Ezekiel 20:8-10 — Even after God had graciously given his people the promised land, they continued to rebel against him by worshiping idols (Ezekiel 20:8). They had presumed upon their Lord’s generosity, and this deserved his wrath and punishment (Ezekiel 20:9). However, because God was determined to preserve his glory through his grace, he refrained from punishing them to the extent that their sins deserved.
Ezekiel 20:27-29 — The high point of Israel’s ingratitude came at a high point of God’s generosity. Upon finally entering the promised land, they began taking part in the fertility cults with the local heathens. See Ezekiel theme essay Dangers of Wealth and Deuteronomy theme essay Prosperity Idols.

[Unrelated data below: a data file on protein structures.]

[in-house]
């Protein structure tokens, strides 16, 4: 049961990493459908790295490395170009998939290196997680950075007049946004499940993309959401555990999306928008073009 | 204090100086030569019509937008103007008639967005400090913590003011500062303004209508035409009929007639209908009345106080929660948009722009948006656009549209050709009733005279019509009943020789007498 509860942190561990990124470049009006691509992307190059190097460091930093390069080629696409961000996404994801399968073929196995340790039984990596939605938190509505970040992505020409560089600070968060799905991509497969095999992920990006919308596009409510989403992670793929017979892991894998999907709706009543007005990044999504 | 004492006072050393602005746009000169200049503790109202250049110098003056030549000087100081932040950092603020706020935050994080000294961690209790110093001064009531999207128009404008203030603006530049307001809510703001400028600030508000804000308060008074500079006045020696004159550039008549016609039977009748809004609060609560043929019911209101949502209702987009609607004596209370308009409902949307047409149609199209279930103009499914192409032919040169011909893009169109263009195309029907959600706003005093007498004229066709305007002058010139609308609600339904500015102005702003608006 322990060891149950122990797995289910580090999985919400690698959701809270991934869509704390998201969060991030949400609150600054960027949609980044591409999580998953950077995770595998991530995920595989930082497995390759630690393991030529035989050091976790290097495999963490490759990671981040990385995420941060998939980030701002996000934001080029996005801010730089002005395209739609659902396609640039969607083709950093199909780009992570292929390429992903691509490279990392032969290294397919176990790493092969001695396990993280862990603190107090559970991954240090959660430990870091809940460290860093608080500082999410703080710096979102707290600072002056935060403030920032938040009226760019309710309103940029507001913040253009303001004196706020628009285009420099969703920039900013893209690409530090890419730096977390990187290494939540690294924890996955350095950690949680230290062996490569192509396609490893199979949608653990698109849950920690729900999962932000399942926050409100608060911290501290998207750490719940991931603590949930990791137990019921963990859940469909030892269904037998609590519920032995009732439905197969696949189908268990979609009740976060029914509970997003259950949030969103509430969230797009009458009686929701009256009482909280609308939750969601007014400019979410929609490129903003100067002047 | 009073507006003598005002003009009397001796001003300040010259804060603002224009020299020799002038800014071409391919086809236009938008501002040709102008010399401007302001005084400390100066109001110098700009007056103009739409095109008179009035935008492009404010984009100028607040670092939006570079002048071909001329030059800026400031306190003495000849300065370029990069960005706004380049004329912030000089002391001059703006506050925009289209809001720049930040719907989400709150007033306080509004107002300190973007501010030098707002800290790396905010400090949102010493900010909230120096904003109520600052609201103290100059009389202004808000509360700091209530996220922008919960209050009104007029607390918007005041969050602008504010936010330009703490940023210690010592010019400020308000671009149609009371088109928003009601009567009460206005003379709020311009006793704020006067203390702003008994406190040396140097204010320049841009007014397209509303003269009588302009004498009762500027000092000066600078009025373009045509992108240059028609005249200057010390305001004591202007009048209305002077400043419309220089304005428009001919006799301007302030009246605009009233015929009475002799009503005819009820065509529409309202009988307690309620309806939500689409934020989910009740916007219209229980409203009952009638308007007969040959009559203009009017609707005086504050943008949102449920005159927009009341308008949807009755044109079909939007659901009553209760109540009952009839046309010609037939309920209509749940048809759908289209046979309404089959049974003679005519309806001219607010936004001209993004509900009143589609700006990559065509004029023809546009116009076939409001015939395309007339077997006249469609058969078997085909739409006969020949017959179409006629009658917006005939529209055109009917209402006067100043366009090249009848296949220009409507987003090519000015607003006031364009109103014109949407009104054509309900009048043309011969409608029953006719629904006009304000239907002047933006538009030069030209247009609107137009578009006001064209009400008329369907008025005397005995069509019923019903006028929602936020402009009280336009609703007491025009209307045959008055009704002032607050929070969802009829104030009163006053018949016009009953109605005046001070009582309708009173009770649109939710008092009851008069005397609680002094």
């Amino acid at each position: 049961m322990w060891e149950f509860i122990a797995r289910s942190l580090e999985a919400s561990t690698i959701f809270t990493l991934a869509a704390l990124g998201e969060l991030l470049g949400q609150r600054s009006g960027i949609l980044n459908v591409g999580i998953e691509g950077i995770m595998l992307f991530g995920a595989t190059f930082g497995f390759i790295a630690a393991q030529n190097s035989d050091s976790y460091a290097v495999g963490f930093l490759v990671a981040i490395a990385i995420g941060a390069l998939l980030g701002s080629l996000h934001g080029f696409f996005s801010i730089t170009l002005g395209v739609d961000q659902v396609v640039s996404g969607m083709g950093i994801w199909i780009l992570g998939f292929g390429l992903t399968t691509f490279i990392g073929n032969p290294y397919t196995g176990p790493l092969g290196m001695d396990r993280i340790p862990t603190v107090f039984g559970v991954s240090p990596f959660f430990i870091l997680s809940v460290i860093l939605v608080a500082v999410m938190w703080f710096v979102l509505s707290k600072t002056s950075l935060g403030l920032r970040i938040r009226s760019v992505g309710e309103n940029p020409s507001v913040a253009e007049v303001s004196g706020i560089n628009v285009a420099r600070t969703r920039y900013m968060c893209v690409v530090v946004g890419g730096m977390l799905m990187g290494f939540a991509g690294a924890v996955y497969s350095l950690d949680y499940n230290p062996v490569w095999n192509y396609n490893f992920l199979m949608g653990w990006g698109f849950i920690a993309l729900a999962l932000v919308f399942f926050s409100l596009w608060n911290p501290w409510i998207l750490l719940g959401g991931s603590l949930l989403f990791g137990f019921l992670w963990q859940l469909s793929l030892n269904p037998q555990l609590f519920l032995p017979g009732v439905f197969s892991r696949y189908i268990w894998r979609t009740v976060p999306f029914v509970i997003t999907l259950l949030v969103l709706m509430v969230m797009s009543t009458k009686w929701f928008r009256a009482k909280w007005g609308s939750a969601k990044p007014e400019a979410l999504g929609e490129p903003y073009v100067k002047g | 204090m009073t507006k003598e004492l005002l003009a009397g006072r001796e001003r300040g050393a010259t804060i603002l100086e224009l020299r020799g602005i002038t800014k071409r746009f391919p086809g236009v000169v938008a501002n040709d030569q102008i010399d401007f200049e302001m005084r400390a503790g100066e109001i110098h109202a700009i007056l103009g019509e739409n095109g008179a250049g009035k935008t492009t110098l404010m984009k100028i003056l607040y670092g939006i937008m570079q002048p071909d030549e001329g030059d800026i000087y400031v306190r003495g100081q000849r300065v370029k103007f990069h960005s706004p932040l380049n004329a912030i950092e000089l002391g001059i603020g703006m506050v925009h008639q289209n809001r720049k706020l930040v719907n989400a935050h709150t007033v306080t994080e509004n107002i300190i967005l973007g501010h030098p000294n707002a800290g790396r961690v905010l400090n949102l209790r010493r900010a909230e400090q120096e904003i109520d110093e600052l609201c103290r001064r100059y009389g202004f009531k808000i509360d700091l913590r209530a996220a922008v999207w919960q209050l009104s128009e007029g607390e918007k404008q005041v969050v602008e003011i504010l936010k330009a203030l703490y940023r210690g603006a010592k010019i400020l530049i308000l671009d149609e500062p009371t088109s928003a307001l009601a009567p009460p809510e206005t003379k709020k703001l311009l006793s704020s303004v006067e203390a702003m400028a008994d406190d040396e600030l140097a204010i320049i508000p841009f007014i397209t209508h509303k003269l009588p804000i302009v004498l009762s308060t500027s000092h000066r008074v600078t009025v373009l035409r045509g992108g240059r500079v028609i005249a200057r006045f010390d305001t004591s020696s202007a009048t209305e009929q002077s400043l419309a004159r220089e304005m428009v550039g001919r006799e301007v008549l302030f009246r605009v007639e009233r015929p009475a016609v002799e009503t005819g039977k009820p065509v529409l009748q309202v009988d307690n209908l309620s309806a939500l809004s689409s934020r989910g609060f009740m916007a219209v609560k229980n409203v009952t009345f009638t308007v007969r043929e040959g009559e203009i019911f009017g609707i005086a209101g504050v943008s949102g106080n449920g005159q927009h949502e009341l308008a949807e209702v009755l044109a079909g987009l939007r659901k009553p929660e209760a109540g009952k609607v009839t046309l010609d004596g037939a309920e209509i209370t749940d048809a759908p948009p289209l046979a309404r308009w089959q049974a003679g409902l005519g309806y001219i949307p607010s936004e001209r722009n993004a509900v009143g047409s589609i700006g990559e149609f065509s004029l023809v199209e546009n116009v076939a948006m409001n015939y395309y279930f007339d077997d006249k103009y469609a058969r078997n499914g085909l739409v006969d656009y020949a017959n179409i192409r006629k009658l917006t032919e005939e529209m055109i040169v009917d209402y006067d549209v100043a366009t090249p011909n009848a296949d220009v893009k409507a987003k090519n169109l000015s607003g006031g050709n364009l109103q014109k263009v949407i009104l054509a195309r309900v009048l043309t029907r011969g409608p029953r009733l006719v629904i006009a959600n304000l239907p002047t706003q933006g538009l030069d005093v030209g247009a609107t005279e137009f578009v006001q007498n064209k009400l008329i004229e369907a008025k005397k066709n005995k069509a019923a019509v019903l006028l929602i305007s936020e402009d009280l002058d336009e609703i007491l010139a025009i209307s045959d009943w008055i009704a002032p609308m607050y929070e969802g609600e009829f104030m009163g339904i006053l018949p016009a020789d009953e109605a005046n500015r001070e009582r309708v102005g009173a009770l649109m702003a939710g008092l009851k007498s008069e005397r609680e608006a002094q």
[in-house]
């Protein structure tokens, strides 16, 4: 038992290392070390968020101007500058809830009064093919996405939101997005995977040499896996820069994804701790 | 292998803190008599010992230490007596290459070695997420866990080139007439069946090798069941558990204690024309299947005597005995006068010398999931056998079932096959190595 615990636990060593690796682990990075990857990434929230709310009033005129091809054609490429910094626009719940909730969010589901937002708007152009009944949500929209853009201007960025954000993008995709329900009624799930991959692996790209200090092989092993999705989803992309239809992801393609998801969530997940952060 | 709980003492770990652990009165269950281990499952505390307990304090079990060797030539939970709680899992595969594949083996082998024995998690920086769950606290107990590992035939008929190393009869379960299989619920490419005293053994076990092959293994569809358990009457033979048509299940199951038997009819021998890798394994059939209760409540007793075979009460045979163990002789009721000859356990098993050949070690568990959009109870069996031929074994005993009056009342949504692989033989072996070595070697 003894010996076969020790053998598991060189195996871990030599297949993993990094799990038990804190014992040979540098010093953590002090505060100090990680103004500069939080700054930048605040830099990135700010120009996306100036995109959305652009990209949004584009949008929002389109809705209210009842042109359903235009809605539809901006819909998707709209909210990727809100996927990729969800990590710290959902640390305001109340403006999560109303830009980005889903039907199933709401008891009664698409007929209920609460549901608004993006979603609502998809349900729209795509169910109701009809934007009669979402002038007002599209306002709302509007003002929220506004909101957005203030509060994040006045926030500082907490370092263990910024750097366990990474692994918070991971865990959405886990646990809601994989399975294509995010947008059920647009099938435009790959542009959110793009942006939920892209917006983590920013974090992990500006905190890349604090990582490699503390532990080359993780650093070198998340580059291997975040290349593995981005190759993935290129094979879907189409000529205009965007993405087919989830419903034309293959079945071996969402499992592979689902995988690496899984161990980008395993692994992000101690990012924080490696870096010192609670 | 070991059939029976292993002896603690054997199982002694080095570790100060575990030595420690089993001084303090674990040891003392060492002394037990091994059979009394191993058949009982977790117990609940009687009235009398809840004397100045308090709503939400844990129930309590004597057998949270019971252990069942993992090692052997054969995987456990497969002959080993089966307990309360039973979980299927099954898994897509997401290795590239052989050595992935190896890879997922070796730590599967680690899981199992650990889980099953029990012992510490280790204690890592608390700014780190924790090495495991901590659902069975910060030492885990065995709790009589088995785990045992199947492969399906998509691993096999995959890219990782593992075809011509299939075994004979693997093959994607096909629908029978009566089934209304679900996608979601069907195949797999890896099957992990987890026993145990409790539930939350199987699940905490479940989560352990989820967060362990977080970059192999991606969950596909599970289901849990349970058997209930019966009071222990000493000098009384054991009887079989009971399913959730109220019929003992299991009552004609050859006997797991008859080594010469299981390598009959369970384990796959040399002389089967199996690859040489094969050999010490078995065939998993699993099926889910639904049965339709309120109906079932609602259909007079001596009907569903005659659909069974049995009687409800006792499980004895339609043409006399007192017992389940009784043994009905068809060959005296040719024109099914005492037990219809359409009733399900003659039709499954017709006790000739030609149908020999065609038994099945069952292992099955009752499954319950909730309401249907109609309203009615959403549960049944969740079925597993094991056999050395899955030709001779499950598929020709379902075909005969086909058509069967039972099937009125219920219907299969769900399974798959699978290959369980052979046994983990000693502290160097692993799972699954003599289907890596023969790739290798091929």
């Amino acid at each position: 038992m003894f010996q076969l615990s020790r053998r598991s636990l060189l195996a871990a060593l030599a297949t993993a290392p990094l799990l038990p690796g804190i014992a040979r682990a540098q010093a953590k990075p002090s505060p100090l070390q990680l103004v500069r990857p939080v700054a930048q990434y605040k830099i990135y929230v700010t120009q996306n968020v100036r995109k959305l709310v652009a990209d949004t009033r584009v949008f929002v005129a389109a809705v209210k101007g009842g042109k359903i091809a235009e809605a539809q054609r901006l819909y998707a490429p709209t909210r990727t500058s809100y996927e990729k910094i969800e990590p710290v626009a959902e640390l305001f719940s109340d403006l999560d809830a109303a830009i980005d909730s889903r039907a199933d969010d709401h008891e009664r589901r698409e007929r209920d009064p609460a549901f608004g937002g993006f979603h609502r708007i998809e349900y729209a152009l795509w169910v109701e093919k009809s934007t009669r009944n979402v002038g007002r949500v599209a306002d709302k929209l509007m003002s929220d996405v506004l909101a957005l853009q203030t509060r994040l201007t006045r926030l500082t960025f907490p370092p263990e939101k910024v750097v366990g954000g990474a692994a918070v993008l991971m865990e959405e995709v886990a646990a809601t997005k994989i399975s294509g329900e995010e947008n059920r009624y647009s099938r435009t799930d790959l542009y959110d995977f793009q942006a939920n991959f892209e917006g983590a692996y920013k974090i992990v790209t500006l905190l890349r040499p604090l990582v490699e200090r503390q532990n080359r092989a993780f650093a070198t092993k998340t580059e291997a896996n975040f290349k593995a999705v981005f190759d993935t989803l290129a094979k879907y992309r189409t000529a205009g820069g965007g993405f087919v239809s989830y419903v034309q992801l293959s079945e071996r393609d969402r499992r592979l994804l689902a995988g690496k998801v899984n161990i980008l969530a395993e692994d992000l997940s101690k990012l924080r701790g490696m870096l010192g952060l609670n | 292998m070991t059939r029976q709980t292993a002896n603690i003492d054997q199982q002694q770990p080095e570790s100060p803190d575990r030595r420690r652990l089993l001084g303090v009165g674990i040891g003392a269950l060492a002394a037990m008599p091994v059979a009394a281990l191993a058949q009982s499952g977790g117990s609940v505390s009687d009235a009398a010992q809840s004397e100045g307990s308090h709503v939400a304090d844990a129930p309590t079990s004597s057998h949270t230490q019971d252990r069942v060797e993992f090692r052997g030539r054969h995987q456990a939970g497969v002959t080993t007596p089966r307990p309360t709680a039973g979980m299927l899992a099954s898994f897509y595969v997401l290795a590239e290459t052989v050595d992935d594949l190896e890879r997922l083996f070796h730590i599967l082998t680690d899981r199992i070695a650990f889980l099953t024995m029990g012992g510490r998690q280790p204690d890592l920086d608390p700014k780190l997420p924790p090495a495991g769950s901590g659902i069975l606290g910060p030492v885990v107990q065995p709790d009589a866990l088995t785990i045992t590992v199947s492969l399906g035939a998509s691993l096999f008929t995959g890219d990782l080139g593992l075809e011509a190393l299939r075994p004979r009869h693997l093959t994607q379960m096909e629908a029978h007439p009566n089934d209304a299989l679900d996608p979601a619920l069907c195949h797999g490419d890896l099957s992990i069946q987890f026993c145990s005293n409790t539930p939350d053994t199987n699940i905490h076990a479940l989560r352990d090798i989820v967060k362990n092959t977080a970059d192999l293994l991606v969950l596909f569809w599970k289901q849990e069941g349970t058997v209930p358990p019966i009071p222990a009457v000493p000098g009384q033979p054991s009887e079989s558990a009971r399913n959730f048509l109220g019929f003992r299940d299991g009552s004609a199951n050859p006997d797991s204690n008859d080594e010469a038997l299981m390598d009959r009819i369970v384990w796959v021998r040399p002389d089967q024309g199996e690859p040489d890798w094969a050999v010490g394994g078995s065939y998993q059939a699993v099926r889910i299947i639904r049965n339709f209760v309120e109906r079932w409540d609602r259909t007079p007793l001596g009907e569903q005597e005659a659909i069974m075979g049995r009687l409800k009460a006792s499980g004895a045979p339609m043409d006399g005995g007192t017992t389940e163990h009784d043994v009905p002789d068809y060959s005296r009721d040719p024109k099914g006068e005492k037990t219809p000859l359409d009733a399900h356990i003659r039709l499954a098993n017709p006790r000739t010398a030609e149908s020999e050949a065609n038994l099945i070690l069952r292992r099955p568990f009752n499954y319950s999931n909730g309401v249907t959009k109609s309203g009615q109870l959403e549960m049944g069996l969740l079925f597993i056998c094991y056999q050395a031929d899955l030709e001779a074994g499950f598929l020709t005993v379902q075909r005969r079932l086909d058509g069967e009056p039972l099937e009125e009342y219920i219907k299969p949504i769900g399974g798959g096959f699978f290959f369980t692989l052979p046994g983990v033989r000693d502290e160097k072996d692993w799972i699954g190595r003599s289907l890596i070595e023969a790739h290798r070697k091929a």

Ezekiel 20:30-44 — Here we see God’s judgment and generosity at work. Ezekiel 20:30-38 announces God’s intention to execute judgment and purge his people from their idolatrous materialism (Ezekiel 20:32, “You say, ‘We want to be like the nations, like the peoples of the world, who serve wood and stone.’ ”). Then, in a dramatic shift, the following verses reveal God’s generosity in his plan to restore his people after they have been purged of their sin (Ezekiel 20:39-44). Once again, God will accept his people and require “offerings and choice gifts.” The Lord tells them that they will loath themselves for their sins in light of his gracious generosity in restoring them to himself. See also key passage Ezekiel 16:38. See Ezekiel theme essay God’s Jealousy.